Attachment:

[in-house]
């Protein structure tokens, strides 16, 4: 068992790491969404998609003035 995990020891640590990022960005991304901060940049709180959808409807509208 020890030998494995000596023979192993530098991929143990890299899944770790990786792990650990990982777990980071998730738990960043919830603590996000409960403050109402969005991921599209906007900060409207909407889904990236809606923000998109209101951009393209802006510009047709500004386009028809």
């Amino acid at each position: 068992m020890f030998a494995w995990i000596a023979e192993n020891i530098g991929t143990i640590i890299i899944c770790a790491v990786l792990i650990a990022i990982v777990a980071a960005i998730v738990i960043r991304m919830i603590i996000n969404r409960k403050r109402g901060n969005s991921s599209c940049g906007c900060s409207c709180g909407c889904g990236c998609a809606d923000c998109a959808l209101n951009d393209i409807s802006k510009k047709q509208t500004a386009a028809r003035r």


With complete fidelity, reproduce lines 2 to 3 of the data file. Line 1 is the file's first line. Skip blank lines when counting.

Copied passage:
């Protein structure tokens, strides 16, 4: 068992790491969404998609003035 995990020891640590990022960005991304901060940049709180959808409807509208 020890030998494995000596023979192993530098991929143990890299899944770790990786792990650990990982777990980071998730738990960043919830603590996000409960403050109402969005991921599209906007900060409207909407889904990236809606923000998109209101951009393209802006510009047709500004386009028809």
């Amino acid at each position: 068992m020890f030998a494995w995990i000596a023979e192993n020891i530098g991929t143990i640590i890299i899944c770790a790491v990786l792990i650990a990022i990982v777990a980071a960005i998730v738990i960043r991304m919830i603590i996000n969404r409960k403050r109402g901060n969005s991921s599209c940049g906007c900060s409207c709180g909407c889904g990236c998609a809606d923000c998109a959808l209101n951009d393209i409807s802006k510009k047709q509208t500004a386009a028809r003035r």